reference : Warming and earlier spring increase western U.S. forest wildfire activity

JSON YAML text HTML Turtle N-Triples JSON Triples RDF+XML RDF+JSON Graphviz SVG
/reference/12261a2b-98d5-4a12-ae26-241d04356b5b
Bibliographic fields
reftype Journal Article
Abstract Western United States forest wildfire activity is widely thought to have increased in recent decades, yet neither the extent of recent changes nor the degree to which climate may be driving regional changes in wildfire has been systematically documented. Much of the public and scientific discussion of changes in western United States wildfire has focused instead on the effects of 19th- and 20th-century land-use history. We compiled a comprehensive database of large wildfires in western United States forests since 1970 and compared it with hydroclimatic and land-surface data. Here, we show that large wildfire activity increased suddenly and markedly in the mid-1980s, with higher large-wildfire frequency, longer wildfire durations, and longer wildfire seasons. The greatest increases occurred in mid-elevation, Northern Rockies forests, where land-use histories have relatively little effect on fire risks and are strongly associated with increased spring and summer temperatures and an earlier spring snowmelt.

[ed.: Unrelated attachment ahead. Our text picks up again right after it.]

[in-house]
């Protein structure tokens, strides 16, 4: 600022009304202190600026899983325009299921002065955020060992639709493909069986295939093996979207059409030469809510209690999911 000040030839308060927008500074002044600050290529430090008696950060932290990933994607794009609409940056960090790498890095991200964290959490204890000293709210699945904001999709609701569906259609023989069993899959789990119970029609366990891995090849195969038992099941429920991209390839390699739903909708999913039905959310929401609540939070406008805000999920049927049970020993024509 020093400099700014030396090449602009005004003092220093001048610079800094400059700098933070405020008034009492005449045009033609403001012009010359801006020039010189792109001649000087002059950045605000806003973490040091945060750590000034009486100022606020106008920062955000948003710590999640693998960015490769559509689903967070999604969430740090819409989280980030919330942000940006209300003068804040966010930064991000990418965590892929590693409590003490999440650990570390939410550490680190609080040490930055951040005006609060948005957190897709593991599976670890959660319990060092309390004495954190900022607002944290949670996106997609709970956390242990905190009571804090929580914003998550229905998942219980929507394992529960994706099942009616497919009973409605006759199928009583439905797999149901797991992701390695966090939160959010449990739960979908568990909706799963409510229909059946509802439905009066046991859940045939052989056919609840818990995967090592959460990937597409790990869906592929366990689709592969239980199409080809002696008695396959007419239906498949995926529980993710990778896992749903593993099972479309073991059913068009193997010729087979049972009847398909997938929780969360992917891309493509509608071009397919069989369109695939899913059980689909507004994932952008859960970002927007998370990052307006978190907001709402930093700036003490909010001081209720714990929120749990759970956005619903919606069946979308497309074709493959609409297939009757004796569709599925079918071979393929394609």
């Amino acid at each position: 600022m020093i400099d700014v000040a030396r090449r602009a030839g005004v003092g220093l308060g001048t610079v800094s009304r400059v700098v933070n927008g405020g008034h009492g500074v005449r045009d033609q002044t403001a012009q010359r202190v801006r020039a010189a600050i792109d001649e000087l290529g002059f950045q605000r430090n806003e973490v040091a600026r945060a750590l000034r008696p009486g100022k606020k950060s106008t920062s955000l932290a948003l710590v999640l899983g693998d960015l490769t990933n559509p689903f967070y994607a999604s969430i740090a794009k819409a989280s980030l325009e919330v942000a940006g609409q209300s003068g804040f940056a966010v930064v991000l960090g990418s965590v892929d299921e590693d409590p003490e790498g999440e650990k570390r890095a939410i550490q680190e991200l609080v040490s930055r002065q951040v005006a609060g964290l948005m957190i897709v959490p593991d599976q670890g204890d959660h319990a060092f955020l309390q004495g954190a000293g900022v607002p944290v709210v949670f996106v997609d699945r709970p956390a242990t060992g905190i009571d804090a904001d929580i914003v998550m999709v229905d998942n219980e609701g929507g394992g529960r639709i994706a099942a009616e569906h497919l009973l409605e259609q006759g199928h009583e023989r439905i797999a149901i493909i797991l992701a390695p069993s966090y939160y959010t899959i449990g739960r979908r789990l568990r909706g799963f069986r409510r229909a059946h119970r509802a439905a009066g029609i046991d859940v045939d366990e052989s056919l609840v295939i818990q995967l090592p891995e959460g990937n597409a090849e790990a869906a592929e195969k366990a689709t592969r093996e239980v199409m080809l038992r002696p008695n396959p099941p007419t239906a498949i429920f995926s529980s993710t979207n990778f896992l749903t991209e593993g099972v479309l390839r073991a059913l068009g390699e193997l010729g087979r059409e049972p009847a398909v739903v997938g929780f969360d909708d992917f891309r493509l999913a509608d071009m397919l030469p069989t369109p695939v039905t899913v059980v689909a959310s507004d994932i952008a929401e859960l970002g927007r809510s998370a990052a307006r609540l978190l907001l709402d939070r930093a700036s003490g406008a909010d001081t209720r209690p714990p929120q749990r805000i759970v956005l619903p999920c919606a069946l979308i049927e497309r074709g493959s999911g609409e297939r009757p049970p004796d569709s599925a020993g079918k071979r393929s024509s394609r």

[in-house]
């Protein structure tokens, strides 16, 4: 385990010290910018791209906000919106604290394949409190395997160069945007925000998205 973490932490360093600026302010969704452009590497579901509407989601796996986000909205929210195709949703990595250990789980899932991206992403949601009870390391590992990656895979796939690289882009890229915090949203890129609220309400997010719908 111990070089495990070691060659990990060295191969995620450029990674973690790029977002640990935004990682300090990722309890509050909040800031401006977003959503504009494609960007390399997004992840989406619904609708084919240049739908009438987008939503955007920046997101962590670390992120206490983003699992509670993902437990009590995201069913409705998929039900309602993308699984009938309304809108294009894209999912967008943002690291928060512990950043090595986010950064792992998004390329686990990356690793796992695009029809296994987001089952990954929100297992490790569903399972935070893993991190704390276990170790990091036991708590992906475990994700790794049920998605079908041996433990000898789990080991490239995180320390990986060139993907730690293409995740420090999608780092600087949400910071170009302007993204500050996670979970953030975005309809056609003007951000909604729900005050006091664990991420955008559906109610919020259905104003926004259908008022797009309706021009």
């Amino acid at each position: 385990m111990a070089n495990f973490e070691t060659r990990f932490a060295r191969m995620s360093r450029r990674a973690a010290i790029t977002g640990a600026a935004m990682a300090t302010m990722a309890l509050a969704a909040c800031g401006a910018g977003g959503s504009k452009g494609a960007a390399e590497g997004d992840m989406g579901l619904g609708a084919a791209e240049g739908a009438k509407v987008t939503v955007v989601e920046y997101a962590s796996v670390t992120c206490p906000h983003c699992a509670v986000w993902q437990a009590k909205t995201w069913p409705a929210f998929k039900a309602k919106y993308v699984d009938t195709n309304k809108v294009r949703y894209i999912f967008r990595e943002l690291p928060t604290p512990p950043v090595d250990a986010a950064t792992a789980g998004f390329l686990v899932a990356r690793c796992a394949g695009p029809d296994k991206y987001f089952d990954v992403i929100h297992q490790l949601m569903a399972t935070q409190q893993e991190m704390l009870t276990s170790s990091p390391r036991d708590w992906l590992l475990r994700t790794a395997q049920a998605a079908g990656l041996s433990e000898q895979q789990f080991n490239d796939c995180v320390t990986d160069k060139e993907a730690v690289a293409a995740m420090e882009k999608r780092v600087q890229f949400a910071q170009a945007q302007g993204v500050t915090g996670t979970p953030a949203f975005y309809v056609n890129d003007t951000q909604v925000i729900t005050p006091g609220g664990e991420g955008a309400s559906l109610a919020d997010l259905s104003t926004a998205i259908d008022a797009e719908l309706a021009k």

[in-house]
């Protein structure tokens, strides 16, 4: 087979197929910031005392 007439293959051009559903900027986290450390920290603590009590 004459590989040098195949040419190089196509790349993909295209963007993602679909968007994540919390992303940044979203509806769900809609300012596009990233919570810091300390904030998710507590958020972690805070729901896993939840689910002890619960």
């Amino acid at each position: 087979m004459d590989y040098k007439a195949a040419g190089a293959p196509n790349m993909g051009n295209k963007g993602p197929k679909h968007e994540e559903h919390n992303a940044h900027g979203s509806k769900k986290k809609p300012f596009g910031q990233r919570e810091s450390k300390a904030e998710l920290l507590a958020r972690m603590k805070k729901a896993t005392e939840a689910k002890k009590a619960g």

Author Westerling, A. L.; Hidalgo, H. G.; Cayan, D. R.; Swetnam, T. W.
DOI 10.1126/science.1128834
ISSN 1095-9203
Issue 5789
Journal Science
Pages 940-943
Title Warming and earlier spring increase western U.S. forest wildfire activity
Volume 313
Year 2006
Bibliographic identifiers
.reference_type 0
_record_number 18931
_uuid 12261a2b-98d5-4a12-ae26-241d04356b5b